Indian cracks Microsoft's antipiracy program 16865
Ubuntu 5.04 Hoary Hedgehog review part II
So, back in Ubuntu, I've found a link to Synaptic in the System menu, so nevermind there not being...
More evidence of MS stifling open standards
In comp.os.linux.advocacy, Gordon wrote on Thu, 23 Jun 2005 09:21:18 +0100 And why, precisely, is this an improvement over one of the following? 1 DomainKeys, which apparently uses a public-private keyscheme to allow the...
on June 23 10:42 pm billwg
Indian cracks Microsoft's antipiracy program 16866
How old are you anyway? You have a weak grasp on the way these things work. Read one of the...
Can I have a sample OEM agreement that doesn't show Microsoft leaning on the manufacturers to keep other Operating Systems off the desktop?
I'm asking you what you think. Are you seriously stating that the exact form of word in a legal finding don't matter. For someone who appears to be a keen follower of all things legal that's the silliest thing I've ever read.
Analyzing the exact meaning of text in a legal finding can hardly be called silly. It's what lawyers do all the time. If it's hairsplitting to ask does the ruling mention Windows 2000 or 2003 then the ruling could equally apply to marsh mallows or green cheese.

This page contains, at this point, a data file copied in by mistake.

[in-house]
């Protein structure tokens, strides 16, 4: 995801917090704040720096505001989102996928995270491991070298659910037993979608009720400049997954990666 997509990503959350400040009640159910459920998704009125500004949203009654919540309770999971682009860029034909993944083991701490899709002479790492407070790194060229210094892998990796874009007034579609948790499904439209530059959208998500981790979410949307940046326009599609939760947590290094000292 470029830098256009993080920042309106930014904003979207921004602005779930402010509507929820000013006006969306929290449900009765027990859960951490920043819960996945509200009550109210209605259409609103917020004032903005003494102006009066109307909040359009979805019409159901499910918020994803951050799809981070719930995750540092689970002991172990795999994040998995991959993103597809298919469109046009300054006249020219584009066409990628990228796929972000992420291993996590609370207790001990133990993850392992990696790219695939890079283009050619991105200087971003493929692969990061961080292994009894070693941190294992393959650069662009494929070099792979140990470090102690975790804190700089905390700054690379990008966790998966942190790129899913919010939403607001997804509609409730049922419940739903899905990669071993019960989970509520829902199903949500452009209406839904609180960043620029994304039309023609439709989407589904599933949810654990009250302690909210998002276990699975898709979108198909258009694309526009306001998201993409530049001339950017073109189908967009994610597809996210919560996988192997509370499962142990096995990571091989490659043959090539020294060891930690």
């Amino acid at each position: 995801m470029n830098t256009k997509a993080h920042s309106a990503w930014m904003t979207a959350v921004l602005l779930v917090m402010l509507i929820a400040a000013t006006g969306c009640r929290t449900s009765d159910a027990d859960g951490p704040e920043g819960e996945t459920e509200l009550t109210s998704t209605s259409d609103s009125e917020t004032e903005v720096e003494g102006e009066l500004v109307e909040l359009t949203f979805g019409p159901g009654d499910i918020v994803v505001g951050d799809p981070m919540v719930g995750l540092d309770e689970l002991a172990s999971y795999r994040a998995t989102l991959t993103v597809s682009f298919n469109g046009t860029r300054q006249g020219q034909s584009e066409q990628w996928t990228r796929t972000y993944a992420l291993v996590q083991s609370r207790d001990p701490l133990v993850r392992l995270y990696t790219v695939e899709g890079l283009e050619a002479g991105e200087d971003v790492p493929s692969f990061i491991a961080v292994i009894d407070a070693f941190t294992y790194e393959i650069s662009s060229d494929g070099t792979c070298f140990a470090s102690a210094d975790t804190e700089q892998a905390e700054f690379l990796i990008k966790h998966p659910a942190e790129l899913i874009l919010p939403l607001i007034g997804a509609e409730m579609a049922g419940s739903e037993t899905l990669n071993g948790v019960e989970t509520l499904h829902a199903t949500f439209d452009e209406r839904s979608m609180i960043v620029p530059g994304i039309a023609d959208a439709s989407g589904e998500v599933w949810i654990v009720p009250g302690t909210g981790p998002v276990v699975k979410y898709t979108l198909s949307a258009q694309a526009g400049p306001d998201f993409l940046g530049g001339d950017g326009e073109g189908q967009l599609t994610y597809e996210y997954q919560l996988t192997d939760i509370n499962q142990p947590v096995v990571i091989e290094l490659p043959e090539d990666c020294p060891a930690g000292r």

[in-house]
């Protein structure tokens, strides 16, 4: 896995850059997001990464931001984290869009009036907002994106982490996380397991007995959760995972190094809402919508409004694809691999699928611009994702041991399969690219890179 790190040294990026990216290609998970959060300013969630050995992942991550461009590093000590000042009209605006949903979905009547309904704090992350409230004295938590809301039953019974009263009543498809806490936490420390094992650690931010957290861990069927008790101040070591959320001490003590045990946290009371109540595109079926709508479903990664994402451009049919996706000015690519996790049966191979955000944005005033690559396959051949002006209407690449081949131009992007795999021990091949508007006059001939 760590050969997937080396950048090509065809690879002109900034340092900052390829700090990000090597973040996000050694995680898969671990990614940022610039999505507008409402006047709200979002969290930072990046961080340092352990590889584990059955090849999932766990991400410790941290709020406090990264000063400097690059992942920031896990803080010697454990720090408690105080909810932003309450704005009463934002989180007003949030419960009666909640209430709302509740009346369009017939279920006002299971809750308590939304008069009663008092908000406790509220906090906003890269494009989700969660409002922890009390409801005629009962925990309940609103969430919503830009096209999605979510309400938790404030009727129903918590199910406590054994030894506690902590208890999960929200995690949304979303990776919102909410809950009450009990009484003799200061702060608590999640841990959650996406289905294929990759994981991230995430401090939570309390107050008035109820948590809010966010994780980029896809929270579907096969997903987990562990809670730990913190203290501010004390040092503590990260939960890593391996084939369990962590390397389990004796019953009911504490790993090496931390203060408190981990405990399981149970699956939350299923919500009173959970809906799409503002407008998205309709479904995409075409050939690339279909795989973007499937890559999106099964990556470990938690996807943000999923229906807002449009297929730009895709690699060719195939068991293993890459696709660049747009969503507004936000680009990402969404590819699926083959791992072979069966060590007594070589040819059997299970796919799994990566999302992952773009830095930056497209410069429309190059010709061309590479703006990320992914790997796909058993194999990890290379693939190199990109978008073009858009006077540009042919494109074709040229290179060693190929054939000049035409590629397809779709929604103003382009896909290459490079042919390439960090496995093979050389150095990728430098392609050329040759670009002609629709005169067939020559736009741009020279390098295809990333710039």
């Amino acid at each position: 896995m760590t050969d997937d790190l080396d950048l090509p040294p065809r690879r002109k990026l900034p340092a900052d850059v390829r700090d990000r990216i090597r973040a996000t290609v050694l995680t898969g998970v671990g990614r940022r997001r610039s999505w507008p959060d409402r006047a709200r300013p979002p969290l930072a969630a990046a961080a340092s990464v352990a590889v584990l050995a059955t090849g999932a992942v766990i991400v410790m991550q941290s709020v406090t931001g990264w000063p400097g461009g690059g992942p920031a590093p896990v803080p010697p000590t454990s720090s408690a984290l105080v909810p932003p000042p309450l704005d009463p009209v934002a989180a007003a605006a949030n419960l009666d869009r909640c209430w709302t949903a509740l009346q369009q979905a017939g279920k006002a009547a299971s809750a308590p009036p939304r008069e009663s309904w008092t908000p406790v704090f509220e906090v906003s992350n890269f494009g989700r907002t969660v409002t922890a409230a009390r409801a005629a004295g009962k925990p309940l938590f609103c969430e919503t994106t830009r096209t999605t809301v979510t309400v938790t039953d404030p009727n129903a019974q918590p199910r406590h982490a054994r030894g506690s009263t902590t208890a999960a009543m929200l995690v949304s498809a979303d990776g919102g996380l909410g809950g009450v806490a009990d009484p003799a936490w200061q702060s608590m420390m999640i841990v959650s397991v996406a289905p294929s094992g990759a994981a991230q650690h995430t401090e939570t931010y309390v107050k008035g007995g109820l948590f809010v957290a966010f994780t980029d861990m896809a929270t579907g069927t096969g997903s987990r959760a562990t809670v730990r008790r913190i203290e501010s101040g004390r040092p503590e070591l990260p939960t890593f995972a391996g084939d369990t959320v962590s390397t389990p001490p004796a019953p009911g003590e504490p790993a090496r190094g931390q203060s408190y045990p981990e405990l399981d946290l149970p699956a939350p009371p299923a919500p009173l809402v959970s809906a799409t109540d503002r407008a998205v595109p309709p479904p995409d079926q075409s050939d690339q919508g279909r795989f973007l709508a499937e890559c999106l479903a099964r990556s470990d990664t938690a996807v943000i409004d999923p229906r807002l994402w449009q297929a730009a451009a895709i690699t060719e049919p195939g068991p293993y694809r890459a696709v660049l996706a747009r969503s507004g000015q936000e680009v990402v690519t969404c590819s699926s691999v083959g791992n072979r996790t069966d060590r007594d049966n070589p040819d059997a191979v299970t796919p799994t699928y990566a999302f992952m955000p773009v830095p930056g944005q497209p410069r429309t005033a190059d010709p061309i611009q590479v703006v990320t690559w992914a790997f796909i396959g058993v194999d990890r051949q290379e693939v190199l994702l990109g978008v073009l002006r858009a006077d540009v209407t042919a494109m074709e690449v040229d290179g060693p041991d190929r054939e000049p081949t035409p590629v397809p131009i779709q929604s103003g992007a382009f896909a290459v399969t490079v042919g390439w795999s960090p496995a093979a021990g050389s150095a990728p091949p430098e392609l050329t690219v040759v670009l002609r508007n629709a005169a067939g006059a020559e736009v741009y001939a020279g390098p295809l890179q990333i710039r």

Does this ruling, or any other ruling mention Windows 2000 or Windows 2003.
It isn't up to the guilty party to argue the exact meaning of the judgement unless you are Microsoft that is. Who are at this moment deciding if they will acquiesce to the European Court in regard to giving access to the protocols.
I see them currently trying the same shuffle. Spend months arguing the case in pre-trial. At the eleventh hour make an offer less then you would have been convicted of. Then accuse the Judge of being biased. Then argue the real meaning of the verdict. Then go to appeal. Five years later its back to first base and we start all over again with Longhorn.
`Microsoft shall, when it makes a major Windows Operating System Product release (such as Windows 95, OSR 2.0, OSR 2.5, Windows 98, Windows 2000 Professional, Windows "Millennium," "Whistler," "Blackcomb," and successors to these'
Is Longhorn technically a successor to these? And seeing how .NET isn't technically an Operating System and the WS.Services protocols didn't exist at the time, are they covered by that agreement?
buttuming you meant this ...
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